How do contactless smart transit cards work and are they secure?

The way you use public transportation is changing, and for the better. In the past, you may have used a paper ticket or a token when boarding public transportation. Or you may have a transit card with a magnetic stripe on it, containing a stored prepaid ticket value that you have to “top up” at ticketing machines at the metro or train station.

In the last few years though, you may have started to use a new kind of fare card when you take the subway or bus in your city. If not, you soon will be. This is because several cities have implemented what is called “automatic fare collection” (or AFC) systems. These systems make your experience using public transit a lot easier because they implement fare cards that use contactless smart card technology. These cards, called smart transit cards, are becoming the norm in almost all major U.S. cities.


How do Contactless Smart Transit Cards Work and are They Secure?

Contactless smart transit cards are very simple to use. The card’s smart card chip is a tiny computer that works with the fare payment system to keep track of your remaining ticketing value. The “contactless” functionality of your card allows it to make a wireless connection with a reader. You simply hold your card up to a reader, your fare is paid, and you can go on your way. It is faster, easier and more convenient.

Contactless smart transit cards, together with the fare payment network behind them, deliver very high levels of security for you. Your transit card is, in most cases, anonymous, so no one can glean any information about you from the card. In addition, because contactless smart transit cards contain many layers of security, it would be nearly impossible for someone to counterfeit and use it.

Where are these changes happening?

If you live in the following areas, you probably have a contactless smart transit card, or will be getting one soon: Atlanta, Georgia; Boston, Massachusetts; Chicago, Illinois; Houston, Texas; Las Vegas, Nevada; Los Angeles, California; Maryland; Miami, Fort Lauderdale and Palm Beach, Florida; Minneapolis, Minnesota; New York City, New York; Newark, New Jersey; Orlando, Florida; Philadelphia, Pennsylvania; San Diego, California; San Francisco, California; Seattle, Washington; Utah; and Ventura County, California.

In most of these cities, the smart transit cards work on a “closed loop system,” so you can use it only to pay transit fares. Now, some cities are working on an innovative new concept that converges transit payment with financial payments.

Converging transit and retail contactless payments

Contactless financial payments are increasingly popular in the United States for the same reasons as in transit—it is faster, easier and more convenient. Many companies that issue credit and debit cards offer these cards with contactless functionality. And a growing list of retailers accept these cards, including Dairy Queen, Walgreen's, McDonalds, CVS and Arby's. This raises the question – if the financial banking world is increasingly using contactless smart card technology, and the transit industry is, too, why not just have one card for consumers to pay for goods and service and transit? MTA New York City Transit (NYCT) and Utah Transit Authority (UTA) had the same question, and now are testing different approaches to bring this idea to life. Eventually, this means you might pay transit fares just as you do everything else you buy with your card, without having to transfer money into a separate transit card.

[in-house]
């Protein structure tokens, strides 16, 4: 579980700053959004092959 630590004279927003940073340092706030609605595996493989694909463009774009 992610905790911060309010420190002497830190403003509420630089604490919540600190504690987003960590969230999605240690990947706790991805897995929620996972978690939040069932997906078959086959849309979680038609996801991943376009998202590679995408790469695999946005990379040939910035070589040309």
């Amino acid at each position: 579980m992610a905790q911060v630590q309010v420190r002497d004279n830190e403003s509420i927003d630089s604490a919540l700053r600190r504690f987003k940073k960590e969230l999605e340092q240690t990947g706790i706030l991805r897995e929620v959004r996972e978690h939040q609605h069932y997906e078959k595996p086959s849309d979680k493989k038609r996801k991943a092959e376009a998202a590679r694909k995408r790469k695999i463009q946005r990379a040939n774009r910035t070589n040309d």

What’s Next in Transit Technology: Paying With Your Mobile Phone?

But what if you could just pay using your cell phone in place of a card? New technology called NFC (Near Field Communication) would make that possible, and it is expected to be the next hot trend in payments. NFC technology is the wireless connectivity standard endorsed by the industry for short range data transfer – including payment information – from your mobile phone to something right next to it, such as a transit turnstile. With this technology, you can store your payment information in your mobile phone, and use it to pay instead of a card. This is called “NFC mobile payments” or sometimes just “mobile payments.”

Industry experts see NFC mobile payments as a natural evolution from contactless smart card payments. Why? Because NFC mobile payment is based on the same technology as contactless payments, so the readers that accept your contactless payments can also accept NFC payments. From this, might you expect to someday be able to pay for your public transportation with your cell phone? It is possible, and it is already happening in the USA and other parts of the world. Cities in China, the Czech Republic and Malaysia are among those testing NFC mobile payments for transit. With technology moving quickly and transit authorities right behind, there is a good chance that NFC mobile payments for transit could be the wave of the future for the United States.

To sum up:

1. Several U.S. cities have implemented what is called “automatic fare collection” (or AFC) systems with contactless smart card technology for faster, easier and more convenient fare collection for riders 

2. With these technologies, your personal data is secure

3. Future applications will develop for mobile payment and ticketing for transit with a unique payment card


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